Jordan Feliz “Future” Album Review

Jordan Feliz

Prime Cuts: Pages, My Shelter, Black Canvas

Overall Grade: 2.5/5

The future may be uncertain and filled with serendipitous twists and turns, but this is not so with Jordan Feliz's "Future."  This album is the poster child of CCM music today.  Every element integral to what constitutes a radio hit today is represented here on each and every of the 10 cuts here.  Put it another way, every song here is tailored made for CCM radio.  And there are blatantly no surprises here. This is not necessarily a bad thing as this album will continue Feliz's rule of the charts inaugurated by his 2015 #1 single "The River."  But if the titular is the direction of Feliz's goal for this record, one needs to ask: Will anyone be singing to these songs in 20 years' time?  The answer leans towards the negative.  Though many of these songs are made for the here and now, they don't have the melodic hook strong enough to warrant the passing of time.

Before we give support to such a prophetic judgment call, a word needs to be said about Feliz.  Felix is one of the recent success stories of CCM.  Formerly the lead singer of A Current Affair, Feliz started his career in rock music.  However, in the year 2015, Feliz decided to transplant himself into Nashville where he started his own solo career in CCM.  After an EP and an album, Feliz has had 5 top 40 CCM hits under his belt.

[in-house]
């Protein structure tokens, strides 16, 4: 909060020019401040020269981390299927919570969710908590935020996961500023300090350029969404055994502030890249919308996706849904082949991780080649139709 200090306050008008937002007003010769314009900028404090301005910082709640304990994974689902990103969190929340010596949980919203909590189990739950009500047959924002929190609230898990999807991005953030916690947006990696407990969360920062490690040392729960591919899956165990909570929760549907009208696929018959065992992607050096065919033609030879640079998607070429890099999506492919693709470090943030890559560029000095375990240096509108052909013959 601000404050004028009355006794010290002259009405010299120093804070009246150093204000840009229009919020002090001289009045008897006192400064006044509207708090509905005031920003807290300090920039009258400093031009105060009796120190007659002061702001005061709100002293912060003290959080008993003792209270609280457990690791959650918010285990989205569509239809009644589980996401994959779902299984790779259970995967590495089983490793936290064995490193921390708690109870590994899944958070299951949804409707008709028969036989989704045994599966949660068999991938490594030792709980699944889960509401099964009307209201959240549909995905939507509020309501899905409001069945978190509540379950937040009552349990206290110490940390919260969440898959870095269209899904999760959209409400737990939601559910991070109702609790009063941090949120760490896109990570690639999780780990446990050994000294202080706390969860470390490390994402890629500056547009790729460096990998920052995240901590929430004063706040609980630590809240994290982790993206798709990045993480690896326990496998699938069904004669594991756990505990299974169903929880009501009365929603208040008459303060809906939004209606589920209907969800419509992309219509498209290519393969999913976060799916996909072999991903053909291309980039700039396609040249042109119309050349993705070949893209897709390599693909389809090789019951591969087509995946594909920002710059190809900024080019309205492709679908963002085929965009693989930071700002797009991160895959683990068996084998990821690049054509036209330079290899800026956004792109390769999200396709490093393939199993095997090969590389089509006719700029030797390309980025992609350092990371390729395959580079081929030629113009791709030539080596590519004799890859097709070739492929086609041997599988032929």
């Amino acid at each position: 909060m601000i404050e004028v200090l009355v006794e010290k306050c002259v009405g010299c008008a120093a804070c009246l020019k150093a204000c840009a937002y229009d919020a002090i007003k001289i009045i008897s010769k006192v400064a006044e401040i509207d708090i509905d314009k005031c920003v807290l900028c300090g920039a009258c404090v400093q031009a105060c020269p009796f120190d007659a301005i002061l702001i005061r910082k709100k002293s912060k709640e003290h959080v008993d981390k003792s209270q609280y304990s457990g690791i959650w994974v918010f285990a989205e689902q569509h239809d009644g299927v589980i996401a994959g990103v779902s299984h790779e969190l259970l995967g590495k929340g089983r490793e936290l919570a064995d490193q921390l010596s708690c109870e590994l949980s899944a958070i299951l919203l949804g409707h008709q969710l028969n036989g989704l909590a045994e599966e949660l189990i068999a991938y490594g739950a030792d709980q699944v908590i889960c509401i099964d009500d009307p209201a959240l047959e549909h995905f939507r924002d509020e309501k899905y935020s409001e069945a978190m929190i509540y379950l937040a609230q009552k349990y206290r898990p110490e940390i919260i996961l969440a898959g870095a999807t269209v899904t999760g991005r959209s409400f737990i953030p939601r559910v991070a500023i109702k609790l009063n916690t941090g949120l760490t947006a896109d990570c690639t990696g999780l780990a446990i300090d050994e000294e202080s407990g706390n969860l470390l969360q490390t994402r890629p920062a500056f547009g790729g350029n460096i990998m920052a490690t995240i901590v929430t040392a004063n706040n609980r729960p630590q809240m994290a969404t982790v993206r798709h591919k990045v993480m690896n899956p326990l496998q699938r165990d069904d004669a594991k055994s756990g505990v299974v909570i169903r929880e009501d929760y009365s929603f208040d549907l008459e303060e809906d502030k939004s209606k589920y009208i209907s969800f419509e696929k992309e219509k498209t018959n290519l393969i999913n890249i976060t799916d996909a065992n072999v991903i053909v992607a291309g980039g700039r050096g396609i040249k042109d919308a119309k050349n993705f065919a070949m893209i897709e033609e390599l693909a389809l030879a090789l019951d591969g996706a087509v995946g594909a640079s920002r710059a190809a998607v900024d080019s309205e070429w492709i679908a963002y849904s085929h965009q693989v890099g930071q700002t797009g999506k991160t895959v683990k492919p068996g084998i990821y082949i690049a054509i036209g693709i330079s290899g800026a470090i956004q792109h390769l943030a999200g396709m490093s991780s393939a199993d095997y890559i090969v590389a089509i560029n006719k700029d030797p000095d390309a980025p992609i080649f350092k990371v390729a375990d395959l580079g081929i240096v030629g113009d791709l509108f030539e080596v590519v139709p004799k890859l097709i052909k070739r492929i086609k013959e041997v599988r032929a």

"Future" is Feliz's second solo record and it has sadly fallen into the proverbial sophomore slum.  The album cover looks promising.  Featuring a dashing Feliz donned in a hat (that looks like one a cowboy would wear), one would hope Feliz's migration into Nashville would have integrated his use of scintillating stories (so prevalent in country music) into his songs.  But what we get here are examples of Feliz riding upon cliche after cliche.  Case in point being the creatively entitled "Faith;" a song built on the sandcastle of triteness: There is no ocean that can't be parted/There is no mountain that can't be moved/I know there's help for the heavy-hearted/The weak will find their strength renewed.

Standing in front of a neon light on the album front, one would have hoped Feliz would have incorporated some neo-disco or rockabilly elements into his brand of pop to stir up some identification.  But what you get are 10 pop songs that fall into the same accelerated tempo with the same clap electronic drums used across the whole canon.  Could Feliz at least have mixed the tempo a bit?  Does every song have to begin the same way?  Can't there be some variation in the drum patterning?  With the use of the same progression and tempo, listening to these 10 cuts back to back can be quite a tedious chore. 

Also, the lead single "Witness" irritatingly uses the line so prevalent in popular parlance these days: "can I get a witness?"  Haven't we got enough of that phrase from Marvin Gaye's hit single "Can I Get a Witness?"   Do we really need a CCM version of this phrase wrapped under the guise of a new song? 



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